-Pocket Rocket stove, can of gas (buy this after you’ve flown)
-A pot for boiling water
-A spork
-A coffee pot? Mocha, pour over or Aero Press
-Rope for making a clothes line and hanging food if no bear boxes
-Three water bottles

Bike Products:
-2 tubes
-2 patch kits
-Topeak pump
-2 tire levers
-Topeak alien tool (every tool you need)
-Spoke wrench
-Kevlar spoke (didn’t need)
-Extra chain links
-Misc hardware (rack bolts, washers, etc)
-Extra cleats (road)
-Fenders? I didn’t use them

Hygiene products:

-A bottle of Dr. Bronner’s for cleaning clothing, shower and cook wear
-Chamois butter
-Tooth paste, tooth brush
-Nail cutters
-Bag Balm
-Chap stick
-Sun block
-Tea tree oil for any fungus attacks (jock itch, athletes foot, etc)
-Small first aid kid
-Road rash kit


Your bike should also have some logic for how you store all this. Put your clothing and hygiene in one pannier and your cooking equipment in the other. Then have your tent, drying clothes, sleeping bag and tarp on the back rack.

I found front-loading was the easiest way to go. You could still climb out of the saddle and you didn’t have to deal with that annoying side-to-side sway that a loaded bike often has.

Now for the bike itself. I went with a custom bike but any touring frame will do. You don’t need a triple but a wide range in the rear helps. I went with a compact front and a 11-36 rear cassette. Put a flat rack on the back, low racks up front and a handlebar bag. I used an Arkel handlebar bag and it ruled! I preferred road pedals but MTN pedals help. Get comfortable bar tape and a nice saddle. Brooks is the way to go IMO. What better way to break it in? A GPS is a luxury item but was nice to have. Which brings me to my other list…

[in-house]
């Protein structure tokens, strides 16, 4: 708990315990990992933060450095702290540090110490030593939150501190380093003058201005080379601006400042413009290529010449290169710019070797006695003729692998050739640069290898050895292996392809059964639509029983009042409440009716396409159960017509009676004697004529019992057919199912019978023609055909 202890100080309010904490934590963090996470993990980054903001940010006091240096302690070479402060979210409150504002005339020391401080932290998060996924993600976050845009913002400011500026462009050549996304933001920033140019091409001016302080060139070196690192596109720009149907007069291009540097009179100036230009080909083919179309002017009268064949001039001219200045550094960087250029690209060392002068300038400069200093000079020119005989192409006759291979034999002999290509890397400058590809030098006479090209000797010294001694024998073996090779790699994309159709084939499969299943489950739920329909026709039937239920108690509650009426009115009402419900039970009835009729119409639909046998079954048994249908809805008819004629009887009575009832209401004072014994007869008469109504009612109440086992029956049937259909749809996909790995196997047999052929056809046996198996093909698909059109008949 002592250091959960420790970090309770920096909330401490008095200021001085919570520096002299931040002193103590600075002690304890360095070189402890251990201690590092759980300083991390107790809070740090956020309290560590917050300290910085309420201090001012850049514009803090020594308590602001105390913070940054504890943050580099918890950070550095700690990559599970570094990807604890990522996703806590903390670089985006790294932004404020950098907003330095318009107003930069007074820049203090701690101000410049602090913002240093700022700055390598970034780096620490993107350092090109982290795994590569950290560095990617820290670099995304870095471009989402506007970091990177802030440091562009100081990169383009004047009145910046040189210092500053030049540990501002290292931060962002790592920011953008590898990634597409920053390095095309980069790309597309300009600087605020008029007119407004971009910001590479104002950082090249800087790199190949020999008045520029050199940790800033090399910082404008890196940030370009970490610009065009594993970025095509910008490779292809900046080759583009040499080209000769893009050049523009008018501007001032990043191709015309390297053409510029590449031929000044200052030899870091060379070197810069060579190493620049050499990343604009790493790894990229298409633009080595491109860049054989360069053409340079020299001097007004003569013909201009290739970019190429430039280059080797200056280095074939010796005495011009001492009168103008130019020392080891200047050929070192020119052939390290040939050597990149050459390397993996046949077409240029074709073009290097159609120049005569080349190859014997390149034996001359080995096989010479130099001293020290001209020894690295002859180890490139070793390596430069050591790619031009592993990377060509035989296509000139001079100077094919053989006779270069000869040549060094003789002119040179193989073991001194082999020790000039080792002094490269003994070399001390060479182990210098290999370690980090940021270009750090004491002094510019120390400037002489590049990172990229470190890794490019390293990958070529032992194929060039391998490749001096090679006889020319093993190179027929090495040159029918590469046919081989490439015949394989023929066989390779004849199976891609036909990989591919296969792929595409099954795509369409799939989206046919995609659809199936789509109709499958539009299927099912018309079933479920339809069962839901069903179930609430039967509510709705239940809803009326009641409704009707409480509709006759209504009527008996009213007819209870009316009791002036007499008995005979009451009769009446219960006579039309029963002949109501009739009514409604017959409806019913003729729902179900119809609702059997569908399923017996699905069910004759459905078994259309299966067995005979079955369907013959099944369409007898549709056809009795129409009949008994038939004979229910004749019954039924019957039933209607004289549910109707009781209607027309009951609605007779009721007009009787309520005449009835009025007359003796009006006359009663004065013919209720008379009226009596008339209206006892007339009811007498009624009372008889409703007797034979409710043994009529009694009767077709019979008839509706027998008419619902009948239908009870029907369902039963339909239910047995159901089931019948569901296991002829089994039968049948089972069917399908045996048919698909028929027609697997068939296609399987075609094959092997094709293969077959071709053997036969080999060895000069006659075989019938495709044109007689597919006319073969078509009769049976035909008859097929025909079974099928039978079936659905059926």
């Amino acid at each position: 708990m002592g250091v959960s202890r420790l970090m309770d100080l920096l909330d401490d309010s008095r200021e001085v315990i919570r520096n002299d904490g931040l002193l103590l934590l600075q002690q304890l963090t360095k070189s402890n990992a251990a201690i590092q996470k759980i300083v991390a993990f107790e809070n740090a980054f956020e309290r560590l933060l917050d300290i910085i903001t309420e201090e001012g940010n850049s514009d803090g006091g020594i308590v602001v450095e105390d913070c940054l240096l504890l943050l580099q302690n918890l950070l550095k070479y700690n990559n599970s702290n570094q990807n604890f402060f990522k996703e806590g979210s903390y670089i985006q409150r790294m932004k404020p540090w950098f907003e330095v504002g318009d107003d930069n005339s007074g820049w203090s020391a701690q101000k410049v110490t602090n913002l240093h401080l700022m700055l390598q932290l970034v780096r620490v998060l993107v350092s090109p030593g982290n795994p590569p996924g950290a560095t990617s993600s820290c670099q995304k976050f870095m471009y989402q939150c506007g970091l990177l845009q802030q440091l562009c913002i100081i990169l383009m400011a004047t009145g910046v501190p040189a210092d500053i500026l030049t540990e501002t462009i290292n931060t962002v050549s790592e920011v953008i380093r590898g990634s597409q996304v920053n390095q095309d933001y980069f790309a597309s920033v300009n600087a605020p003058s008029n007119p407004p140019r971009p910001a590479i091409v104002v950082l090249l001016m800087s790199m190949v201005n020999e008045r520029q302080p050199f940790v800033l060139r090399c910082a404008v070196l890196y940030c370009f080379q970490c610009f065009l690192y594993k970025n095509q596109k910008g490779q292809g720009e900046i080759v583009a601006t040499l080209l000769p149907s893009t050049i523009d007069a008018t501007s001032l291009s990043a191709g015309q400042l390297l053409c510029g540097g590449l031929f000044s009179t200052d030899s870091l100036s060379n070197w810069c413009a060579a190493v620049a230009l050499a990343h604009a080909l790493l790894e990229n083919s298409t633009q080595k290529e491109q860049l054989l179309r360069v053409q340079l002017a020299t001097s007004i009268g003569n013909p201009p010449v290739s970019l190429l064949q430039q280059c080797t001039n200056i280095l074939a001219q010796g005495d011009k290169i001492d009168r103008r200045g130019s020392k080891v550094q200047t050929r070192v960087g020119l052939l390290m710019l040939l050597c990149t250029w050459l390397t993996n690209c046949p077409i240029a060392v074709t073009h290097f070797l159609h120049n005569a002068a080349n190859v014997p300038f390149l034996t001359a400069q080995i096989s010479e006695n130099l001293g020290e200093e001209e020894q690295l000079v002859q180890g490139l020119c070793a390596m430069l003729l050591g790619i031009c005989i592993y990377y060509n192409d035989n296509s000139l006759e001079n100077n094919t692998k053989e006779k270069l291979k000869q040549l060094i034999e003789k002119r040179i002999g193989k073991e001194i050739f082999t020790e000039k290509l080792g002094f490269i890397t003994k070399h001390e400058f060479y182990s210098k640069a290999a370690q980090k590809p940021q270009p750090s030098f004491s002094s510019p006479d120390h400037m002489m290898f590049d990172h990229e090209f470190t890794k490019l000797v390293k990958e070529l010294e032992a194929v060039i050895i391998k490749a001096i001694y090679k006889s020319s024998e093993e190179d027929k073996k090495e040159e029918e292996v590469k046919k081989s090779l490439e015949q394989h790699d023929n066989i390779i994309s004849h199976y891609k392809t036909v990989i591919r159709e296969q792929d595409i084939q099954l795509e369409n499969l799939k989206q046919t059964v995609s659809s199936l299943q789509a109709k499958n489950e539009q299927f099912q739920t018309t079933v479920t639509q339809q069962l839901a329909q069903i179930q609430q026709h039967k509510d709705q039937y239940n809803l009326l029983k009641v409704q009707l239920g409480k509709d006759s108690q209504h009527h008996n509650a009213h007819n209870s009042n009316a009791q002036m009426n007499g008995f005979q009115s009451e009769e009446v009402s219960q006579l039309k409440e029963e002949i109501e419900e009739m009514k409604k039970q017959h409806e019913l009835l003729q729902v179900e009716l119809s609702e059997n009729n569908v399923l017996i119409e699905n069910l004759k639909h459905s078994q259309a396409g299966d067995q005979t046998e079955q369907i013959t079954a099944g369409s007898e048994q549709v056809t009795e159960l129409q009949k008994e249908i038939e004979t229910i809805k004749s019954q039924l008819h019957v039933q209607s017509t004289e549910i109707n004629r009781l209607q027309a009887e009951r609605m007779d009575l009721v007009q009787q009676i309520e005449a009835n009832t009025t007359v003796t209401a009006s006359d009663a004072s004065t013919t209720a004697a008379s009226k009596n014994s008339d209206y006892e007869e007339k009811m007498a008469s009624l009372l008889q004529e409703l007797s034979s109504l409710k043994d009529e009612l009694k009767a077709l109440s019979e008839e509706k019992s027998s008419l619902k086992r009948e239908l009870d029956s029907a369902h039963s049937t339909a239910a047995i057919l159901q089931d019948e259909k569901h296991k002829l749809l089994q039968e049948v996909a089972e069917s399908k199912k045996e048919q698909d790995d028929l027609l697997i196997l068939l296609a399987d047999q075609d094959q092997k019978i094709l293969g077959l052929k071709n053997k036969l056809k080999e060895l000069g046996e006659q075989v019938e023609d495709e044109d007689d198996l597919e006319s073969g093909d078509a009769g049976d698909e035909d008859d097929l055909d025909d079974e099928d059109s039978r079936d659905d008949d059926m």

Luxury Items:

-iPod (seriously, you’re going to be listening to cars and trucks zooming past you otherwise)

Now I’m glad that I took them along with me but if I wouldn’t have had all that glass and my laptop, I woulda lost 20+ lbs on my bike.


Finally, what everyone is wondering: cost? How much did I spend on all of this. Well, there are a few ways you can do this. First off, you don’t have to buy everything. Borrow your camping equipment. I needed it anyway so I purchased mine. I spent $475.00 at REI and an additional $115.00 on bike equipment. Your bike can be your biggest expense but like I said, it doesn’t have to be super custom. A Surly Long Haul Trucker was the most common bike I saw.

My per diem was $20-$40 dollars, depending on how much I cooked and if I wanted to treat myself. Camp sites are $8 for bikes and showers are $.50 for 5 minutes. You should eat one nice meal a day. I preferred to eat a nice dinner, loaded with carbs and protein. My meal of choice was whole wheat pasta with parmesan cheese and beef jerky. But a burger and a beer was my go to meal.

So let’s break that down:

Bike: $1,200 – $?
Bags: $200 – $600 depending on brand
Camping Equipment: $free$ – $600
Food per diem: $20 – $40
Camp sites: $8 – $10
Hotels: $60 – $100 (these are a nice treat so budget accordingly)

Hopefully that helps! I’ve tried my best to list everything I could think of. If you have any tips to share, feel free to list them in the comments!

Be sure to check out all my Summer 2011 Tour posts here!